The world's strangest, weirdest and scariest airports


From the Hebrides to the Himalayas, we reveal the strangest and scariest airports in the world.


Denver International




Denver International Airport has found itself under intense scrutiny from conspiracy theorists since it opened in 1995.



Philip Schneider, a structural engineer turned whistle-blower who died in mysterious circumstances in 1996, claimed that beneath the airport lies a vast underground facility, which then prompted suggestions that the airport is actually hiding a secret military base or even a concentration camp.



And why, ask conspiracy theorists, do the runways form the shape of a swastika?




The world's strangest, weirdest and scariest airports


Even the artwork on display has fallen under the spotlight. Four bizarre murals of rather disturbing and apocalyptic scenes can be found inside the main terminal, which conspiracy theorists speculate depicts the true agenda of the “New World Order”.



Meanwhile, a stone plaque above the terminal’s entrance features a square and compass (a traditional Masonic symbol) and a dedication to the “New World Airport Commission” (no such organisation exists).



The world's strangest, weirdest and scariest airports





Appropriately, Courchevel Airport’s runway actually resembles a ski slope. The 1,700-ft stretch of tarmac is on the short side, but the 18.5 per cent gradient will quickly slow down arriving aircraft. Pilots must obtain a special permit to land here.



The world's strangest, weirdest and scariest airports

Princess Juliana International

Saint Maarten



A planespotter’s dream: aircraft land at Princess Juliana International Airport – the third busiest in the Eastern Caribbean – just metres above the heads of sunbathers below. The runway actually underwent an extension a few years ago, making arrivals a little less daunting.



The world's strangest, weirdest and scariest airports

Don Muang International




At first glance, this Bangkok airport doesn’t look particularly strange, but sandwiched between the two runways is in fact an 18-hole golf course.



As far as attractive settings go, it doesn’t quite rival St Andrews or Pebble Beach – while security considerations mean it is no longer open to the public.



The world's strangest, weirdest and scariest airports




A lack of flat space on the tiny territory of Gibraltar means the peninsula’s only runway is bisected by its busiest road, with a pair of flimsy-looking barriers the only thing preventing a nasty collision between a 747 and a Ford Orion.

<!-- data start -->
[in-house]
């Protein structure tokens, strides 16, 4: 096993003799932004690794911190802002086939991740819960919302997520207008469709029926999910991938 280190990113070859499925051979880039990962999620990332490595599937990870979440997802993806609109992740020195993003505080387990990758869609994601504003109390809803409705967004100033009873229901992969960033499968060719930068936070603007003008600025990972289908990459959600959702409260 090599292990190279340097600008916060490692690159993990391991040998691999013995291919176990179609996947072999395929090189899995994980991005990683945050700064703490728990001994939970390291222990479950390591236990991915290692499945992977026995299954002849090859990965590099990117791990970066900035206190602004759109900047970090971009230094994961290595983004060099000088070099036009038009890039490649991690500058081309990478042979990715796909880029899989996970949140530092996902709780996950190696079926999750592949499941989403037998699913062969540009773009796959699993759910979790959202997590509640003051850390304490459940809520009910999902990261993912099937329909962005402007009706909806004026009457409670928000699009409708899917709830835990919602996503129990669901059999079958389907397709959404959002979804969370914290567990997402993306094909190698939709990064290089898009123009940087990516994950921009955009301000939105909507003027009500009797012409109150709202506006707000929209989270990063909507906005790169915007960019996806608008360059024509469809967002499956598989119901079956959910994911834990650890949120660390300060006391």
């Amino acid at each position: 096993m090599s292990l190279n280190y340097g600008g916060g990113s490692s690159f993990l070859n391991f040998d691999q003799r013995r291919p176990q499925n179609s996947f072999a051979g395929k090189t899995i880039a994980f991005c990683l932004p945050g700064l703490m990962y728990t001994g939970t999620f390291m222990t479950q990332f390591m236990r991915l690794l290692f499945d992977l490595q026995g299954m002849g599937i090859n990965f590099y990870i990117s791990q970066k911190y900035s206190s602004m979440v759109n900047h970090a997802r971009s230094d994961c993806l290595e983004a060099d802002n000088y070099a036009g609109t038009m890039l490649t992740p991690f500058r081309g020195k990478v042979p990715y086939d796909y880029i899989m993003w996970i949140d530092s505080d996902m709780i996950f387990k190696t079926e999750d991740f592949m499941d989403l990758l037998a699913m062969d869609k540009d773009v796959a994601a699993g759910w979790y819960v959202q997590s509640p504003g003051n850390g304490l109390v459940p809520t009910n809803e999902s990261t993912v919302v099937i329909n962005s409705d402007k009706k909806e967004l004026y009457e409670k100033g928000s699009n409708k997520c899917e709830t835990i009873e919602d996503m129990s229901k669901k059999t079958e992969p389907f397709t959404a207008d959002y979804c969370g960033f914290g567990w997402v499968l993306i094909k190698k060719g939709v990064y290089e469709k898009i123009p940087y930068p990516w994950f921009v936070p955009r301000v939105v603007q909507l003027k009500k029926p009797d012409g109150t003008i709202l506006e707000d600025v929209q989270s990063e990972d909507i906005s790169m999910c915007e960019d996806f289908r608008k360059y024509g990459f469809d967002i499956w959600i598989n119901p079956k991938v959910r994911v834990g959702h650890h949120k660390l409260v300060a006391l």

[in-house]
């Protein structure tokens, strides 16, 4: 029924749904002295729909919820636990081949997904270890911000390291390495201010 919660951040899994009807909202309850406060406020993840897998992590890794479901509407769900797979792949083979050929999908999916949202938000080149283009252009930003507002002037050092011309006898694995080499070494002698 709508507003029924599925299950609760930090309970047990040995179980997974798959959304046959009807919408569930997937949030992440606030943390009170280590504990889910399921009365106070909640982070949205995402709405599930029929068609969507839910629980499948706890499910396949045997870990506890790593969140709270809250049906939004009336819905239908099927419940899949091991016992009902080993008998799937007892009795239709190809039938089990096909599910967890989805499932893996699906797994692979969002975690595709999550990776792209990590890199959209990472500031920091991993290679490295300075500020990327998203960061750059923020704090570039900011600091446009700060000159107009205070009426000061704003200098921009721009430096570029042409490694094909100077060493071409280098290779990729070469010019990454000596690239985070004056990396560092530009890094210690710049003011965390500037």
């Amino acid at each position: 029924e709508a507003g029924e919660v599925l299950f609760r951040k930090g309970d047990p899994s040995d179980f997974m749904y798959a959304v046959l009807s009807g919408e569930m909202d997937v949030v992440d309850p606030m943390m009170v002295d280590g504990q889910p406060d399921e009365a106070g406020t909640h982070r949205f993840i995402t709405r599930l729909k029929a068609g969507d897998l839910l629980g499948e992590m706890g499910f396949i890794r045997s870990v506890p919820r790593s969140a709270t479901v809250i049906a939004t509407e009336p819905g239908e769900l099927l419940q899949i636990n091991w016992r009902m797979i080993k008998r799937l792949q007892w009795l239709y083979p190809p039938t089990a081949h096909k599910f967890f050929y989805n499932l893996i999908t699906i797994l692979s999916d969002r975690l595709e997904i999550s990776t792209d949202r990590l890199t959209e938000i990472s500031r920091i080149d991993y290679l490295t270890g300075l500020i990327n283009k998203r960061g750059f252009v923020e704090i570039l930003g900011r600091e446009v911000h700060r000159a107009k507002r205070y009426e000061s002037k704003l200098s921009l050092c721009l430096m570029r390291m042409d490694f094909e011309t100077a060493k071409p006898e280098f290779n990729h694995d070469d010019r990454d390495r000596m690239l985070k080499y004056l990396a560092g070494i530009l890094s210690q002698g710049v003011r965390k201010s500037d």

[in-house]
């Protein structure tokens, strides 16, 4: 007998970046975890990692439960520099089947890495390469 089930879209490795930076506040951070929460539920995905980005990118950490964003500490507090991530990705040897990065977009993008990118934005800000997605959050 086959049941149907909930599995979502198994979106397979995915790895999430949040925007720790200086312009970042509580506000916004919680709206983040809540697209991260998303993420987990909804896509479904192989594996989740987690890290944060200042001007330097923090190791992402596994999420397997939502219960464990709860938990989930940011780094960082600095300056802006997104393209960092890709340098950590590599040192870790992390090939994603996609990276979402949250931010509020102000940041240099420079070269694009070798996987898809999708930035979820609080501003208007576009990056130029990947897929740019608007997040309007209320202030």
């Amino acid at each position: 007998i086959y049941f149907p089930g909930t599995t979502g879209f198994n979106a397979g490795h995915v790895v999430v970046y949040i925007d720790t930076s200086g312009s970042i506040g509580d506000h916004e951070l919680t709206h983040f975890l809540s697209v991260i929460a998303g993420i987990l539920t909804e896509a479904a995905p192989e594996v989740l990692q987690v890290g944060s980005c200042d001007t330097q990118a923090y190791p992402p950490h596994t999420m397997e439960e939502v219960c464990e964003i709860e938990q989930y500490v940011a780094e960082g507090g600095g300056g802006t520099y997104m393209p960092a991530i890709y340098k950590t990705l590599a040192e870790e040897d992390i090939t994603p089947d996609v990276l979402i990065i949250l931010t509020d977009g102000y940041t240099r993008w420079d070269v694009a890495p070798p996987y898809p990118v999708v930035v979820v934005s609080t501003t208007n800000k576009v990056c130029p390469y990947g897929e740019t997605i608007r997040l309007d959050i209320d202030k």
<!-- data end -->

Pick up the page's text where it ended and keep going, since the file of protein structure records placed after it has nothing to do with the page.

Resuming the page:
The world's strangest, weirdest and scariest airports

King Fahd International

Saudi Arabia



Covering about 780 square kilometres of Saudi Arabian desert, King Fahd International is the world’s largest airport – 160 square kilometres larger than the whole of neighbouring Bahrain. The airport’s mosque (pictured) accommodates 2,000 worshippers, and there is a separate terminal for the Saudi Royal Family.



The world's strangest, weirdest and scariest airports

Juancho E. Yrausquin

Netherlands Antilles



This runway is certainly not for nervous fliers. At 1,300-ft long, it’s only fit for small aircraft and is considered by pilots to be one of the most challenging to land upon. It is flanked by high hills on one side and sheer drops on the other three.



The world's strangest, weirdest and scariest airports

Kansai International




To cope with a lack of space, engineers constructed this island airport three miles off the coast of Osaka. Work took some seven years, and the structure is so large it can be seen from space. Was it $20 billion well spent? Perhaps not, as global warming could see the entire thing submerged within decades.



The world's strangest, weirdest and scariest airports




Can’t wait to get off the plane and on to the beach? Head for the Hebridean island of Barra where the Scottish sands have been used as a makeshift runway since the Thirties. The airport handles 1,000 flights each year, but only when the tide is out.



The world's strangest, weirdest and scariest airports




Surrounded by 5,000m Himalayan mountains, Paro Airport demands extraordinary skill from pilots. The rarefied air at 2,235m only compounds matters. Picture: CORBIS


The world's strangest, weirdest and scariest airports

Tenzing-Hillary, Nepal



Another hellish destination for those of a nervous disposition, Tenzing-Hillary Airport – in eastern Nepal – features an enormous mountain at one end, and a sheer drop at the other. The runway is just 1,729-ft long, and at 2,860 metres above sea level, there are few airports found at a higher altitude.



The world's strangest, weirdest and scariest airports




The island’s original runway was just 5,000-ft long, making it difficult for commercial aircraft to tackle. An ingenious solution was found, however, in the form of a 3,000-ft extension – a massive girder bridge. Picture: CORBIS



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